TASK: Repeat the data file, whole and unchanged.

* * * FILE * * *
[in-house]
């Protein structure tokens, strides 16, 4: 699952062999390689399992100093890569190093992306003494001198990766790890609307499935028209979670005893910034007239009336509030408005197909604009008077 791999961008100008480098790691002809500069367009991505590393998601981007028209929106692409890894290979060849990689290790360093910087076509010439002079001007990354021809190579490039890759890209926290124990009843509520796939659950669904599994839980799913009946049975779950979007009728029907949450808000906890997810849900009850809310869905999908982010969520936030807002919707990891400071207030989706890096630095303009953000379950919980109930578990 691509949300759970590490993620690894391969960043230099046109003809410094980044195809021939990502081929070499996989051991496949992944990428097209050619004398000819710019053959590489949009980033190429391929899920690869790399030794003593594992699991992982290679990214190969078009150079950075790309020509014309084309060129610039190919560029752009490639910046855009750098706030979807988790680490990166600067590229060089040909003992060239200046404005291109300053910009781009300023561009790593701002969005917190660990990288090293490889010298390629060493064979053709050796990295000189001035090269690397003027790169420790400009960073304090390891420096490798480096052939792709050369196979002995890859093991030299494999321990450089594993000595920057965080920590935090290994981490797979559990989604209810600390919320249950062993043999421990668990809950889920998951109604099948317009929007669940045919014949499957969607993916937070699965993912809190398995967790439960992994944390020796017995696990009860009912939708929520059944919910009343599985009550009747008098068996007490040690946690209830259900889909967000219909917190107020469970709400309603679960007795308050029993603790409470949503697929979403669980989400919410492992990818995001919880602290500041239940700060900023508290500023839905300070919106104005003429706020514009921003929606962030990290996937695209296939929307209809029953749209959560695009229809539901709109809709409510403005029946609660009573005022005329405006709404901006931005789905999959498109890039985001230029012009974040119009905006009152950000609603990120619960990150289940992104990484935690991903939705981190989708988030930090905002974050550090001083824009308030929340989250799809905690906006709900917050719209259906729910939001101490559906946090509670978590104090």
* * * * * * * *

[in-house]
């Protein structure tokens, strides 16, 4: 699952062999390689399992100093890569190093992306003494001198990766790890609307499935028209979670005893910034007239009336509030408005197909604009008077 791999961008100008480098790691002809500069367009991505590393998601981007028209929106692409890894290979060849990689290790360093910087076509010439002079001007990354021809190579490039890759890209926290124990009843509520796939659950669904599994839980799913009946049975779950979007009728029907949450808000906890997810849900009850809310869905999908982010969520936030807002919707990891400071207030989706890096630095303009953000379950919980109930578990 691509949300759970590490993620690894391969960043230099046109003809410094980044195809021939990502081929070499996989051991496949992944990428097209050619004398000819710019053959590489949009980033190429391929899920690869790399030794003593594992699991992982290679990214190969078009150079950075790309020509014309084309060129610039190919560029752009490639910046855009750098706030979807988790680490990166600067590229060089040909003992060239200046404005291109300053910009781009300023561009790593701002969005917190660990990288090293490889010298390629060493064979053709050796990295000189001035090269690397003027790169420790400009960073304090390891420096490798480096052939792709050369196979002995890859093991030299494999321990450089594993000595920057965080920590935090290994981490797979559990989604209810600390919320249950062993043999421990668990809950889920998951109604099948317009929007669940045919014949499957969607993916937070699965993912809190398995967790439960992994944390020796017995696990009860009912939708929520059944919910009343599985009550009747008098068996007490040690946690209830259900889909967000219909917190107020469970709400309603679960007795308050029993603790409470949503697929979403669980989400919410492992990818995001919880602290500041239940700060900023508290500023839905300070919106104005003429706020514009921003929606962030990290996937695209296939929307209809029953749209959560695009229809539901709109809709409510403005029946609660009573005022005329405006709404901006931005789905999959498109890039985001230029012009974040119009905006009152950000609603990120619960990150289940992104990484935690991903939705981190989708988030930090905002974050550090001083824009308030929340989250799809905690906006709900917050719209259906729910939001101490559906946090509670978590104090």